Category Archives: Adventure

Space Age [$1.99] was a game that intrigued me from the moment I heard of it. The Incident [$0.99] is still a great game (though currently broken on iOS 8!), and last year's Blackbar [$2.99] from Big Bucket's Neven Mrgan was a unique story-driven game that I loved. So them making a new game was well overdue, and I was onboard with the idea of a retro-futuristic adventure game. The game is stated as being inspired by point-and-click adventure games from the 1990s, and certainly that comes through. And Space Age is wonderful when it tries to create a world, populated with interesting characters, that I want to explore and see more of. But sometimes Space Age tries to be an action game, and the experience suffers, because it's just not built to be that...

Ah, the spin-off. A truly noble creature, brought into creation typically by a secondary character becoming so popular that it's believed by the powers that be that they can anchor a story of their own. Sometimes, it works out well, as in Frasier, The Jeffersons, and Wario Land. But for each success, there are a handful of failures like Joey, The Ropers, and Shadow The Hedgehog. Deep Silver's attempt to spin out a character iOS gamers have yet to meet leans more towards the latter group than the former, but point and click adventure fans are still likely to find some merit in the whole exercise. Secret Files: Sam Peters [$2.99] is a much shorter, simpler game than Secret Files: Tunguska [$4.99], and its protagonist is considerably more abrasive than that game's duo. That said, there are a couple of good puzzles and, along with occasionally clever bits of dialogue, it just barely manages keep its head above water...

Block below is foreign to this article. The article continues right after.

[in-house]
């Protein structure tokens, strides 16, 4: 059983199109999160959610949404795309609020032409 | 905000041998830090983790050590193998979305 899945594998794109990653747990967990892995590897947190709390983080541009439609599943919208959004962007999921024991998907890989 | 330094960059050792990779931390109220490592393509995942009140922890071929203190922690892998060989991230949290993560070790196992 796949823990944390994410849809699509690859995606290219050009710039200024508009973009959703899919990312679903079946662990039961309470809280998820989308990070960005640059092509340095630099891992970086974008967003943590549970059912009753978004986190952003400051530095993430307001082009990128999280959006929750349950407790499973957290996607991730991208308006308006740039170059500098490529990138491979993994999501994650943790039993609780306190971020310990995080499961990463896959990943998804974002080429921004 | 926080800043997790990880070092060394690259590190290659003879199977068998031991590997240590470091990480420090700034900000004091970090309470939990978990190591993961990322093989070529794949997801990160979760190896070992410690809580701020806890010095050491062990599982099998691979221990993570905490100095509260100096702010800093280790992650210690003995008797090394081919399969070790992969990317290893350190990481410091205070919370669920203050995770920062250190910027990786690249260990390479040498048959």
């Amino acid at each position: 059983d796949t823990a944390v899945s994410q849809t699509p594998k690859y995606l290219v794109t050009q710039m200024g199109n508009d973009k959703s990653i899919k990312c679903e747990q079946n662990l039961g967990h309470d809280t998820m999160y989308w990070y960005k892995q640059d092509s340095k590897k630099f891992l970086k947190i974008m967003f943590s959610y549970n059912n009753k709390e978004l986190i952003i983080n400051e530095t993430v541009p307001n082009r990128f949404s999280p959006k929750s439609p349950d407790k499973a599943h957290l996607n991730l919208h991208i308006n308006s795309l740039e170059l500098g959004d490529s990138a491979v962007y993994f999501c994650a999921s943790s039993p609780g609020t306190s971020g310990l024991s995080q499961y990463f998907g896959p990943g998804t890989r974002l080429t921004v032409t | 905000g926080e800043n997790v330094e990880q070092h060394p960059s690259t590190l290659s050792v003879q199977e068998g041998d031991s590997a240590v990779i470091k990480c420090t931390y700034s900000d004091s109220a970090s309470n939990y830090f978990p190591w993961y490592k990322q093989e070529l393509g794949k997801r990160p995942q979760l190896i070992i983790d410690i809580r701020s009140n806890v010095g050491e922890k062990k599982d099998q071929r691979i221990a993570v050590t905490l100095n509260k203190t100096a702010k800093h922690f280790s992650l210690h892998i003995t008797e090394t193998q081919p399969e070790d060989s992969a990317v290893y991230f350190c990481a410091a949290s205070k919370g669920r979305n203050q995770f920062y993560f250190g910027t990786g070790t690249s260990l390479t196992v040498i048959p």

Forge Reply's wonderful digital realization of Joe Dever's classic gamebook series Lone Wolf is set to get its fourth and final act later this month on November 20th, the developer has announced in our forums. The new act is titled Dawn over V'Taag, and you can see it in action in the following trailer...

I applaud Simogo for continuing to challenge what mobile gaming should be, and for aiming to tell stories in a world where gameplay is such a heavy focus. The Sailor's Dream [$3.99] is Simogo's third-straight story-heavy game after the absolute masterpieces Year Walk [$3.99] and Device 6 [$3.99], which you should go play right now if you haven't yet. Where Device 6 was much more of an interactive novel with the occasional puzzle than Year Walk was, The Sailor's Dream eschews any challenge or practically any 'game' elements in order to just deliver a story-driven experience. I admit that just having a story disappointed me, as I perhaps was frantic to discover the mystery here, but I have to say – Simogo's made another must-play game, even if it wasn't the most satisfying to me...

RPG Reload File 012 - 'Costume Quest'